“Move and Breath into a better life”
You hear it all the time. “Meditation changed by life,” but how often is the meaning of meditation or the reasons why it is so beneficial ever explained. Meditation has been proven to increase emotional control, self-observation, concentration, and relationship satisfaction. Some of the best athletes including Derek Jeter, and highest grossing CEOs such as Bill Ford, can account some of their success to meditative practices. We see the practice and we see the results, but we don’t see how we can include them in our own lives and we struggle to piggyback off our friends’ and family’s transformations into a more peaceful life.
I interviewed Lauren Musselman, a yoga and meditation teacher who dedicates her time to bringing the benefits of yoga and meditation to others in order to help us understand it a little better. I figured if she’s had success getting New Yorkers to settle down, there’s hope for all of us. She first got her personal training certification but found her passion in yoga and has since traveled around the world from India, to Africa, to New York City, where she currently resides, strengthening her practice and sharing it with other.
“Yoga, happened to me, I certainly didn’t go looking for it.” Lauren explains. She started her journey 9 years ago when she agreed to go to her friend’s yoga class in exchange for her friend going to cross fit. It didn’t take long for her to not only fall in love with the practice but want to share that love with others, “My life was changed so greatly I couldn’t keep that information all to myself” she explains. It’s a good thing she didn’t because she has gone on to help many people with her experience.
One of her favorite stories is an athlete who she met 5 years ago, “Not only did he experience daily anxiety, he would have full panics during the swimming segment of triathlons so I began to guide longer meditation portions during savasana and he began asking for “more of the meditation stuff.” She found out later on that when they met, he was “debating trying yoga or beginning therapy; to this day he’s yet to go to a therapy session.”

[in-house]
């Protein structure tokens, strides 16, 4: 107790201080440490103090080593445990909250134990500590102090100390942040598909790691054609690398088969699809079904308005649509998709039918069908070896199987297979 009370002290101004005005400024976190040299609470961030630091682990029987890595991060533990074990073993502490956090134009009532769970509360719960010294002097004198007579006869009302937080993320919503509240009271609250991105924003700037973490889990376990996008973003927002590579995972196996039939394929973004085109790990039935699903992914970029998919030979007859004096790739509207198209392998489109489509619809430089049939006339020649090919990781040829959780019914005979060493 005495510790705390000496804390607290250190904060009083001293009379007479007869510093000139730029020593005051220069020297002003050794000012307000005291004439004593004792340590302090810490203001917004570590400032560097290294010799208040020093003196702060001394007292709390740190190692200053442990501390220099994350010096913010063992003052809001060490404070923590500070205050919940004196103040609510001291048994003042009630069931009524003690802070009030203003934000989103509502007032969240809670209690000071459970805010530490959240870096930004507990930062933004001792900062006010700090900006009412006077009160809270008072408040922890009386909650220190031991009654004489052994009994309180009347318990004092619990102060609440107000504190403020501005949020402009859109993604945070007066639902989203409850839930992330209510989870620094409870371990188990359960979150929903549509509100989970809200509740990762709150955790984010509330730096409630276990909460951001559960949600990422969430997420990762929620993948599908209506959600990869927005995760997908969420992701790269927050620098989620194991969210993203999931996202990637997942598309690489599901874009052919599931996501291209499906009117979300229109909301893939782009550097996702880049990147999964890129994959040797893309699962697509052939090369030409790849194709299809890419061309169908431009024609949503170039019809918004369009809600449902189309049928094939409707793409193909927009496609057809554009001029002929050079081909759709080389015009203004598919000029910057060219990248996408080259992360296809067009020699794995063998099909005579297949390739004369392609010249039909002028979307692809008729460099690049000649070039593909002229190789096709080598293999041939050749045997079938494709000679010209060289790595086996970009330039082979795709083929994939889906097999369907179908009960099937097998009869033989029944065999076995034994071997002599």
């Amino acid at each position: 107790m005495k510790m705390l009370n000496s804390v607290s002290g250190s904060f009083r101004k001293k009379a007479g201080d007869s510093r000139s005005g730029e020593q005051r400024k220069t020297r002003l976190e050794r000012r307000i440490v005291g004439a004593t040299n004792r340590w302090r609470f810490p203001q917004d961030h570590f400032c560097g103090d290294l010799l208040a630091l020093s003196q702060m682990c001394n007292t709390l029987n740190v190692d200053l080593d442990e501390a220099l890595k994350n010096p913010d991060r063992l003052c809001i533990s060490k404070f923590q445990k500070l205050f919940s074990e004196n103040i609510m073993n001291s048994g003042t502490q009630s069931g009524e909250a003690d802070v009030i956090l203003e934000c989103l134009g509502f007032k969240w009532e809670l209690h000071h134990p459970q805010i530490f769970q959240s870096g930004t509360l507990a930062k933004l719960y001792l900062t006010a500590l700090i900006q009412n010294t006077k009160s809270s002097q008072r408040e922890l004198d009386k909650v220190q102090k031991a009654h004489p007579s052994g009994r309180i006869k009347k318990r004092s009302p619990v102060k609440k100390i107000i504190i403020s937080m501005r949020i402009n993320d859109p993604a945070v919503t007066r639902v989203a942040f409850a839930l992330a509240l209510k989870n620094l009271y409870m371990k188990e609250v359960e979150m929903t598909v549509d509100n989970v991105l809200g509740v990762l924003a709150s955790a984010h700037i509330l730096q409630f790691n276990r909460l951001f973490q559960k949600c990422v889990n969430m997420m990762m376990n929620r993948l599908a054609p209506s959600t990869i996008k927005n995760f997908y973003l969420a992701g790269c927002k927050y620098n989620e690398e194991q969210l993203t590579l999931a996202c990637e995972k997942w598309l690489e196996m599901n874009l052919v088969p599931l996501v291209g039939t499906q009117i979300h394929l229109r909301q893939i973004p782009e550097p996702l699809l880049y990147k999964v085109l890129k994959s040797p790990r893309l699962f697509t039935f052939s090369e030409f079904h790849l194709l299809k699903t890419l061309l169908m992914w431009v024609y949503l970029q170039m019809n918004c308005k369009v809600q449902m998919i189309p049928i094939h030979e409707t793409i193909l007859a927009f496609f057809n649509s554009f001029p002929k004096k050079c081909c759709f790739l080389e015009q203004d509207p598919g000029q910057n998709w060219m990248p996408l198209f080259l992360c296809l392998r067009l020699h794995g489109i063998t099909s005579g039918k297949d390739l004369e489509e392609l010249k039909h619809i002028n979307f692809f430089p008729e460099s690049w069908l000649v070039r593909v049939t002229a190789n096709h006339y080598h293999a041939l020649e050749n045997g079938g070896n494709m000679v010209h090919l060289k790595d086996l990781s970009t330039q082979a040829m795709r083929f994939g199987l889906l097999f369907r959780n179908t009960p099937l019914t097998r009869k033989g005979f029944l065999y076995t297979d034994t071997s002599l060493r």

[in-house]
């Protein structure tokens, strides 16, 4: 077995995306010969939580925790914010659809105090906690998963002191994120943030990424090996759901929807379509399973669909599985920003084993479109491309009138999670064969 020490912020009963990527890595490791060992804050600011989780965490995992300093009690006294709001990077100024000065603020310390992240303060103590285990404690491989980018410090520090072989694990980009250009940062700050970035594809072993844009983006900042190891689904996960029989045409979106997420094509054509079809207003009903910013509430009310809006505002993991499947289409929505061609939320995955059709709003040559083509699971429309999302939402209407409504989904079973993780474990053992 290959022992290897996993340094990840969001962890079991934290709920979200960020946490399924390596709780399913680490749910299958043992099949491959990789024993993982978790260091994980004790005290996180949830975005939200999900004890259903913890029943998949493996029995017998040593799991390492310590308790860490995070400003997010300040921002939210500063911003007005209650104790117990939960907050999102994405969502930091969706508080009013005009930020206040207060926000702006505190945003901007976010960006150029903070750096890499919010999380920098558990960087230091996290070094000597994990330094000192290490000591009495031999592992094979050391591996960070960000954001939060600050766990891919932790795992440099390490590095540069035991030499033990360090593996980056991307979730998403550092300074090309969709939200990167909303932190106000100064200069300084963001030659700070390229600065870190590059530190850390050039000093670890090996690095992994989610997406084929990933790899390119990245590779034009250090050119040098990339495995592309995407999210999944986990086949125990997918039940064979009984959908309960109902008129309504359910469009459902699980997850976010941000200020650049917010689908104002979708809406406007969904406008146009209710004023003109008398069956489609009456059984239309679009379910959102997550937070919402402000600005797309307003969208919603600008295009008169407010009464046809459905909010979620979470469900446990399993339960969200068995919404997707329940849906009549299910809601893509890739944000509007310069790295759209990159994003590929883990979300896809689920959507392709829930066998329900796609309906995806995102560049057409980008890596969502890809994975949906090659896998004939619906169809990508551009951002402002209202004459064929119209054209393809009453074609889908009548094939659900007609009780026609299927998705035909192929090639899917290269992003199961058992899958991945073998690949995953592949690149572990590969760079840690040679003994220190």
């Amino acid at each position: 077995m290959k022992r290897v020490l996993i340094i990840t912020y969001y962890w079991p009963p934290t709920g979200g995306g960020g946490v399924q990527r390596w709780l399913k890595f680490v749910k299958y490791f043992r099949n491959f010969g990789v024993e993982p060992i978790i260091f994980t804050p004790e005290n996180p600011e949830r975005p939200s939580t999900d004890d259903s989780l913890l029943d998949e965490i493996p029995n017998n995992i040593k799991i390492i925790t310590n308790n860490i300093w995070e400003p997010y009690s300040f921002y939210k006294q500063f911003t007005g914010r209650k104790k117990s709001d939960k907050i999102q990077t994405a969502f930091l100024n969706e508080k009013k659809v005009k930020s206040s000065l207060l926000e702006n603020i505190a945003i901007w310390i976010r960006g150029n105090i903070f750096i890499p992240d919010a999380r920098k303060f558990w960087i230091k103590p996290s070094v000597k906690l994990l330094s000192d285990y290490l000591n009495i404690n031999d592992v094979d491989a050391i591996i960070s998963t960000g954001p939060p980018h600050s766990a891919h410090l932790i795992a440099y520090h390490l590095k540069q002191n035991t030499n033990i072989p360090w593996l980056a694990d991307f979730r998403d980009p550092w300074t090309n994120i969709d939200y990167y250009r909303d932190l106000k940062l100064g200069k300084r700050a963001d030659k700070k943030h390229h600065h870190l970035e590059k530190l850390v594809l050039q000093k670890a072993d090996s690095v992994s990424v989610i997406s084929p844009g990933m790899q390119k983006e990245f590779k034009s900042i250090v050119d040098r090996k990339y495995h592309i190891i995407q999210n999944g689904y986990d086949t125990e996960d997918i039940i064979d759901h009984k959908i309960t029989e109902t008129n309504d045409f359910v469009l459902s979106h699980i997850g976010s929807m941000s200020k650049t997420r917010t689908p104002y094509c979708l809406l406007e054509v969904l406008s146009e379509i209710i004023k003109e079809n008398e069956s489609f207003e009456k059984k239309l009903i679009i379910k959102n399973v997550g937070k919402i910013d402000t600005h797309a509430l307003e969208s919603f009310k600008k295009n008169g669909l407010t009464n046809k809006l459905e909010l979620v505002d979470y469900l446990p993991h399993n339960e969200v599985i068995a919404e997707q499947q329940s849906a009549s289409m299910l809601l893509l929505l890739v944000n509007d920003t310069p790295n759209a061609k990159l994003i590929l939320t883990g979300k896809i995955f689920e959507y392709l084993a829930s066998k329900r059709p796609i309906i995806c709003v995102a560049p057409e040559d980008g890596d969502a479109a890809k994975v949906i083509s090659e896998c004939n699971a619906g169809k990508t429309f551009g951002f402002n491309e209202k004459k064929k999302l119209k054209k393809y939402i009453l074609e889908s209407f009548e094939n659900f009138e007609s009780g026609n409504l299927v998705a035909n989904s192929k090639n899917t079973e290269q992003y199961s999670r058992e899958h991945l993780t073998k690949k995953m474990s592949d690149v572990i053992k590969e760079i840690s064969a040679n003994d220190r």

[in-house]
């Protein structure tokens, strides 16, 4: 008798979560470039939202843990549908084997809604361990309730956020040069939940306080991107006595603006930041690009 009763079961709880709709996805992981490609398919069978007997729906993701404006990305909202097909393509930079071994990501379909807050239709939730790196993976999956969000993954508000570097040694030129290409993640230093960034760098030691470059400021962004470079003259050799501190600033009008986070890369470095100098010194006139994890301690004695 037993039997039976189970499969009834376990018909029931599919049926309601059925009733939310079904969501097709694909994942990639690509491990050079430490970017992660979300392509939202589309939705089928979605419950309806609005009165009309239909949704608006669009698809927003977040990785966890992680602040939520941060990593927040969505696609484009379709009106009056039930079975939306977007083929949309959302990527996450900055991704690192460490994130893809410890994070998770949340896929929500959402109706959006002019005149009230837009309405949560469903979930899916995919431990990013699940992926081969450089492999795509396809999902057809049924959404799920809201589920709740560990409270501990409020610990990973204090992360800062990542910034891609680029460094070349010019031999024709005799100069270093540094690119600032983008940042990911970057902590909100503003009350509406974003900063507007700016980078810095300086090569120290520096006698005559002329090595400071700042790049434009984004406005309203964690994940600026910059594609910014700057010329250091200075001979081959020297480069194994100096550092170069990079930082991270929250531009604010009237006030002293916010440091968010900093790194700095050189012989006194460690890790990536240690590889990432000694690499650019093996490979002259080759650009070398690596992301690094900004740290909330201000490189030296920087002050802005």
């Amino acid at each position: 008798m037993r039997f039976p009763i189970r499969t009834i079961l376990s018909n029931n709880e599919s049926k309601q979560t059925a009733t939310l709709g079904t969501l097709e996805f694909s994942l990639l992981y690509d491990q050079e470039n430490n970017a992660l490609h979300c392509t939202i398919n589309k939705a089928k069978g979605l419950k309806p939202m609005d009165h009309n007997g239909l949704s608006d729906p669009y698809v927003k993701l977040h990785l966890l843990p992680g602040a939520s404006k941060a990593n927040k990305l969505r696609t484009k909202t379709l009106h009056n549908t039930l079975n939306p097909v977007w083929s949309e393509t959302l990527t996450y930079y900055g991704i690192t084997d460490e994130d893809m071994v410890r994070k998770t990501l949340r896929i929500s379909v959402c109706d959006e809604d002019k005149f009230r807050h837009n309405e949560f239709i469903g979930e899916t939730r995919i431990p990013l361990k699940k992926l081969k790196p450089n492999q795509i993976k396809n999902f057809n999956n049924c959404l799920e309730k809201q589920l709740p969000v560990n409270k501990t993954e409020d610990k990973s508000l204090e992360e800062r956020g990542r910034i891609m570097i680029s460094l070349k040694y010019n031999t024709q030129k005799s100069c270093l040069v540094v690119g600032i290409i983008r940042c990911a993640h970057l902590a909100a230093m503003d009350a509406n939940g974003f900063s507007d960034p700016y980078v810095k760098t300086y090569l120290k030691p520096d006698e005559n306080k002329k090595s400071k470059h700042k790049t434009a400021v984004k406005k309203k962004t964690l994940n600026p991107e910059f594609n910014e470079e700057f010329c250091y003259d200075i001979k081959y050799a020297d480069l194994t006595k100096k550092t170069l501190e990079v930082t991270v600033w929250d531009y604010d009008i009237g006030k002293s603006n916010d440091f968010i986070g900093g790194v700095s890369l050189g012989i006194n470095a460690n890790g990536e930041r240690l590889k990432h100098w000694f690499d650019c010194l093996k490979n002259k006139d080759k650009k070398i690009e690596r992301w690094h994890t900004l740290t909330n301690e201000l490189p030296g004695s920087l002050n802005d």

So how do we go from getting in the way of our progress with anxiety and stress to becoming more calm, capable, and compassionate people? First if “you’re intimidated by the words “yoga” and “meditation”, Lauren recommends removing those labels and calling it movement or stretching or breathing. The idea is that taking the time to start moving and breathing, will teach us to become more mindful. “Mindfulness = Awareness. Awareness = Paying Attention.” When we are paying attention and free of distractions, we start to see the truth about ourselves, our lives, and how we feel emotionally and physically.
We learn to acknowledge “our own hardship, heartbreak, trauma, and suffering” as we “take time to get to know ourselves a bit.” Mindfulness gives us the discipline and time to decide what’s worth paying attention to and what isn’t, so we can let go of what is hurting us and focus on what is helping us. Once we do this for ourselves, we are more available to help others. Lauren explains, “we can recognize and understand what that pain looks and feels like, when we understand we can exercise the compassion muscle; THEN when we see it in others we can offer them compassion as well.”
The Covid-19 epidemic has brought up a lot of unease and uncertainty for many of us, both internally and in our relationships with others. I asked Lauren how we can use the practice to help us during this time and here is her advice
“If you feel anxiety bubbling up and suffocating you, if you are nervously trying to figure out how to get out of the situations that are entirely beyond our control or revisiting the same conversations over and over and over, JUST TAKE A STEP BACK.”
Instead of “turning to an outlet that numbs you,” (too much alcohol, sugar, social media) you can “blast your music and dance it out, or sing your favorite song over and over and over, or run laps around the neighborhood, until you can sit-down and move forward or the craving simply passes.” The point is to focus your attention on something positive, that gets you out of your negative pattern of thinking. Instead of forgetting your problems exist, you acknowledge them and move forward with more ease, knowing you have the tools to calm yourself down.
With so much chaos and confusion, it’s as if the world has been put on hold, so I couldn’t think of a better time to start the journey into a more mindful and peaceful life. Lauren’s currently experiencing that “Now, more than ever, it’s discipline and constant reminders are keeping me grounded and focused.” I asked her the most important thing the practice has taught her is, and she very beautifully stated,
“There’s nothing more than us and there’s so much more than us. This is my life, it is my practice, it is my discipline, and it is okay to drift off, or mess up, or be human. The “yoga” is catching it and coming back to practice.”
I believe we are all worth the time and energy it takes to learn to move and breath in a way that benefits each of us individually, and to have the compassion for ourselves to make mistakes, learn from them, and continue on. I one-hundred percent agree with Lauren when she says we should “give it a try, without expectation” because “you never know what might happen.”
(Luckily for us, she is currently offering amazing yoga and meditation classes every day on her Instagram live and accepting donations (@rising_root).